There’s no such thing as a single task though, I’d already spotted a path creeping sideways because a wooden post was missing and a gate padlock was sticking. I’d already replaced it a few weeks ago, welding a new one onto a chain and it’s away again. On the list.

The sun and fresh snow made the walking up to the very top of the site pleasant indeed. It was cool, but just right for moving and even having lunch by the gate were here to work with didn’t need an extra layer.
The sun was starting to win anyway, the snow was disappearing as we watched and it was raising water levels everywhere, quite impressively so in the burns and on the ground it made progress boggier.

Ben Lomond was looking grand, folks were having a fine time, I saw facebook that night.
The new metal signs fitted, the gate tested both ways to make sure if swung shut and locked itself we decided to follow the fence down towards Maryland.
I walk the deer fence to check for gaps, damage, animal tunnels but it is easy to tune out and miss stuff, there’s around six miles of it, so extra eyes do help at times.

The fence is vital, the deer that get in could undo our work quickly by killing off the young trees, so preventing that rather than having to get the stalker in is the best option.
The enemies of the fence are the weather, regular decay of the wooden posts and more annoyingly local ne’er-do-wells cutting the wire to let the deer in so they can chase them with lurchers in a contained space.
Nothing is ever simple or straightforward.

We did find some breakages, luckily not too bad so the fence tension and integrity wasn’t compromised and it was the boys that saw it first, those extra eyes.
I was too bust route finding, we were coming up to a water crossing.
I usually carry zip ties and wire for these occasions so I can do some sort of repair, most times you see me up here my rucksack has more tools and spares parts in it than snacks.

Repair and maintain all you want, nature will always win, the tree that has eaten the original fence below will testify to that.

Water is friend and enemy. Every water crossing the fence makes is a gap that deer can get in and the free swinging wooden water gates that fill the gap between fence and burn need watching.
Even small burns have very mobile beds and it’s surprising how big the boulders are that move down hill when the water rises and can jam in the gates holding them open for critters to get through.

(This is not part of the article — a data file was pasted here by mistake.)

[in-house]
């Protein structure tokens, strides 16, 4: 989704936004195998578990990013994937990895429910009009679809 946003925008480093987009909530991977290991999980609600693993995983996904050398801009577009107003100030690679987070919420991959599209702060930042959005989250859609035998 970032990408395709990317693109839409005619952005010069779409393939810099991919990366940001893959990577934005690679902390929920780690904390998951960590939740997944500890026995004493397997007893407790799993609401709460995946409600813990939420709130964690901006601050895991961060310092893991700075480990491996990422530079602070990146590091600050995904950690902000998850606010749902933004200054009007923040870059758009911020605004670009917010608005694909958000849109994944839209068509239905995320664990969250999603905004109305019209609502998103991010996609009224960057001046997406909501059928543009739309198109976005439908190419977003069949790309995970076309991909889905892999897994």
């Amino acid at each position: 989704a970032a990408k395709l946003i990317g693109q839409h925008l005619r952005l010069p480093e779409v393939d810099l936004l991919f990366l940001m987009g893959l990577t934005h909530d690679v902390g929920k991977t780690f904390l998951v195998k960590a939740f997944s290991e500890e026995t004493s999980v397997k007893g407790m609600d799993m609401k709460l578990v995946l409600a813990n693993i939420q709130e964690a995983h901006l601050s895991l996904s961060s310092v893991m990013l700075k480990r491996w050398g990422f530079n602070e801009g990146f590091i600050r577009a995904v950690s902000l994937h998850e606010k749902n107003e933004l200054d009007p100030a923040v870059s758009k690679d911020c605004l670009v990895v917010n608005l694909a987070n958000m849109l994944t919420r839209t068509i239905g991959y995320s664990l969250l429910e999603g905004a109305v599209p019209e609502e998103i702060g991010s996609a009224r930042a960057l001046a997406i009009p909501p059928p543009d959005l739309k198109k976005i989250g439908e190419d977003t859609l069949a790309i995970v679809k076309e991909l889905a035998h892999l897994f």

I saw two gates today that need some attention but the water was too fast and deep to get in at it. I’m up here on my own most of the time and I know the score, safety first.

There’s a lot of standing water too, and most of it has frog spawn. A lot looks healthy which is good, the early temperature rise would have messd with the frogs heads and there was lot I saw that was too early.

Saw a newt too, a fast wee bugger, never even got the camera near it. Lot’s of life in the water, always worth sitting quite for a while, see what’s moving.
That goes for the trees as well now I think about it, the bird life we see around them is ever richer and varied. On the way up a kestrel settled close to the path, sitting on a young tree sunning itself seemingly oblivious to us and the red face grinning bloke with the huge telephoto lens pointed right at it from just 20 feet away. It only swooped away when its audience got bigger and boisterous.

It’s a lovey spot here, quiet and the views are magic, the Luss hills just a hop and a skip away. There’s a rough trail to here but no proper path, the gate here must be one of the least used on the site, but it’s still gets checked. Lots to find beyond here, ruins, ancient cairns and cistes, the Kilpatricks are so overlooked and yet you can explore or lose yourself up here as satisfyingly as anywhere further north.

The sun brought out some of the locals. A big meaty bugger was this, I’m sure he’ll turn into something graceful and pretty before he gets eaten.

I was just looking around me now as the team checked on the endless collection of bat boxes in the woodland. Standing around I became aware of the colours and patterns in the water and on the trees. It was all rather striking and I felt like I’d never noticed it before. maybe it was the perfect light to see it, maybe the furry trees brought it out, maybe I just had the time see it properly today.
It just shows you, there’s always something new. Big or small it doesn’t matter, the joy is the same.

I loved the sci-fi roots of the partly keeled over tree. They wondered what the hell I was doing lying on my belly with my head underground.